Gregory S. Flannigan, CPA
The TPRs continue to evolve. Recently IRS released Notice 2015-82 increasing the de minimis safe harbor (DMSH) amount for non AFS (applicable financial statement) taxpayers for taxable years beginning on or after January 1, 2016 to $2,500 from the prior $500 amount.
The other significant or important statements in the Notice 2015-82 are the following:
- The de minimis safe harbor does not limit a taxpayer’s ability to deduct otherwise deductible repair or maintenance costs that exceed the amount subject to the safe harbor. The safe harbor merely establishes a minimum threshold below which all qualifying amounts are considered deductible.
- Having considered taxpayers’ comments, the goal of the final tangible property regulations to reduce administrative burden, and the concern that taxpayers’ methods of accounting clearly reflect income, the § 1.263(a)-1(f)(1)(ii)(D) de minimis safe harbor limitation for a taxpayer without an AFS is increased from $500 to $2,500.
- For taxable years beginning before January 1, 2016, the IRS will not raise upon examination the issue of whether a taxpayer without an AFS can utilize the de minimis safe harbor provided in § 1.263(a)-1(f)(1)(ii) for an amount not to exceed $2,500 per invoice (or per item as substantiated by invoice) if the taxpayer otherwise satisfies the requirements of § 1.263(a)-1(f)(1)(ii).
Our thoughts or points on the new DMSH amount are the following:
- Taxpayers should note that in order for them to be able to employ the new DMSH $2,500 amount, they have to “change” their DMSH amount before January 1, 2016. Taxpayers are able to change their DSMH amount by just “putting in place” what their new DMSH amount is. Recall that non-AFS taxpayers just need to determine and establish their DMSH amount before the beginning of their new tax year; it does not need to be written; it does not have to be communicated.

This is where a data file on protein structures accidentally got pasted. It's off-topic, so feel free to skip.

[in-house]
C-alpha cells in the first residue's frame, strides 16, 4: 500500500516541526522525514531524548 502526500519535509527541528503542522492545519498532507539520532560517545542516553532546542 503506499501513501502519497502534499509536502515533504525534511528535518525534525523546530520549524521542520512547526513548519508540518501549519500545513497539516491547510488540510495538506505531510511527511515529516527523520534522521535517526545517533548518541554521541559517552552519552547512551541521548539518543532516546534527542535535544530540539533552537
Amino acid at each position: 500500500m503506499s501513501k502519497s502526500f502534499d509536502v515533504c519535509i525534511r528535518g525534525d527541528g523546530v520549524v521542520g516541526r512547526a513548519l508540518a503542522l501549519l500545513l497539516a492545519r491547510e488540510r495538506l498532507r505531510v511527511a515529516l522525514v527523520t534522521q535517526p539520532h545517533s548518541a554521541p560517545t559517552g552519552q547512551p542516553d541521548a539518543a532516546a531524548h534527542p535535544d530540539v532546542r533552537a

- While a non-AFS taxpayer does not have to communicate nor have a written DMSH policy, we strongly recommend that the taxpayer modifies its DMSH amount to match the new safe harbor of $2,500 in writing.
- Note that the new DMSH amount does not affect what the taxpayer’s DMSH amount was for tax year 2015 as that amount should have been established before January 1, 2015. In other words, if a taxpayer had, for example, a $1,000 and under capitalization policy for 2015, that amount is not affected by this new Notice and cannot now be increased to $2,500.
- The words of the Notice 2015-82 and the new $2,500 DMSH amount support the idea that taxpayer’s should establish a DMSH amount that is not based on what the IRS sets as the DMSH amount, but is based upon what is reasonable for the taxpayer.
- Final note – the AFS amount of $5,000 was not increased or changed by the IRS.
If you have any questions, please feel free to contact Greg Flannigan at 612-381-8755 or email@example.com.